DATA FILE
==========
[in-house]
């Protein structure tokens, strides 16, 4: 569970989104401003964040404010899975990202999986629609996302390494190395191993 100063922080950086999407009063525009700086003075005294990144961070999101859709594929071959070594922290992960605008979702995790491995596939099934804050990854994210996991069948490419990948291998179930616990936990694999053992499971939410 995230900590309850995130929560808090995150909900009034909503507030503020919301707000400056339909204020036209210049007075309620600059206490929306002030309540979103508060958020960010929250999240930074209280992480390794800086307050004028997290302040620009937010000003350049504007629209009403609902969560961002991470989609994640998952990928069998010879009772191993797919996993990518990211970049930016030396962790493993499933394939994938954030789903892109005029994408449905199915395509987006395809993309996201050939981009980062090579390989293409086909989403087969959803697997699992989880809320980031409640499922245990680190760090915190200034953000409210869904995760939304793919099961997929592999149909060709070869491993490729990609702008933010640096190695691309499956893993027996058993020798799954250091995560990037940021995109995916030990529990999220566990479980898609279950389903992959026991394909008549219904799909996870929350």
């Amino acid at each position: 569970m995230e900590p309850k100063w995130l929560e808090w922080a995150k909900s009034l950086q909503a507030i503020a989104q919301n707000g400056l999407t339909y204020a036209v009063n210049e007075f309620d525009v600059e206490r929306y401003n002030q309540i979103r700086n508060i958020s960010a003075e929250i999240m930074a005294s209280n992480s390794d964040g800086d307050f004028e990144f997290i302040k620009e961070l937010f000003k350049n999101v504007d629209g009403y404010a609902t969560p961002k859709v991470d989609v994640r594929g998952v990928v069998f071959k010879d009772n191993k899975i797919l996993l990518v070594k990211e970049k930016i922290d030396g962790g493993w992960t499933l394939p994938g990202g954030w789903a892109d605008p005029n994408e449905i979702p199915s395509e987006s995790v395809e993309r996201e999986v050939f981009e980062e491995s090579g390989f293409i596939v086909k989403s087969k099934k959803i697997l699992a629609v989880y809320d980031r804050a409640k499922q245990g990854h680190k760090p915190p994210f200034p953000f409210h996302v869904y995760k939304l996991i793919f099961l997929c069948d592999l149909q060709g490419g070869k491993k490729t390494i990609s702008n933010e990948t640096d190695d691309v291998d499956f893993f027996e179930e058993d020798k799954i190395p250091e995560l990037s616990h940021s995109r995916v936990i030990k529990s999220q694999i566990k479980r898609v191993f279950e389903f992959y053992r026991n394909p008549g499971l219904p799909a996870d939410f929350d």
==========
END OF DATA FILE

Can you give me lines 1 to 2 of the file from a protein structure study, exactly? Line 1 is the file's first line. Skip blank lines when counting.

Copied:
[in-house]
């Protein structure tokens, strides 16, 4: 569970989104401003964040404010899975990202999986629609996302390494190395191993 100063922080950086999407009063525009700086003075005294990144961070999101859709594929071959070594922290992960605008979702995790491995596939099934804050990854994210996991069948490419990948291998179930616990936990694999053992499971939410 995230900590309850995130929560808090995150909900009034909503507030503020919301707000400056339909204020036209210049007075309620600059206490929306002030309540979103508060958020960010929250999240930074209280992480390794800086307050004028997290302040620009937010000003350049504007629209009403609902969560961002991470989609994640998952990928069998010879009772191993797919996993990518990211970049930016030396962790493993499933394939994938954030789903892109005029994408449905199915395509987006395809993309996201050939981009980062090579390989293409086909989403087969959803697997699992989880809320980031409640499922245990680190760090915190200034953000409210869904995760939304793919099961997929592999149909060709070869491993490729990609702008933010640096190695691309499956893993027996058993020798799954250091995560990037940021995109995916030990529990999220566990479980898609279950389903992959026991394909008549219904799909996870929350």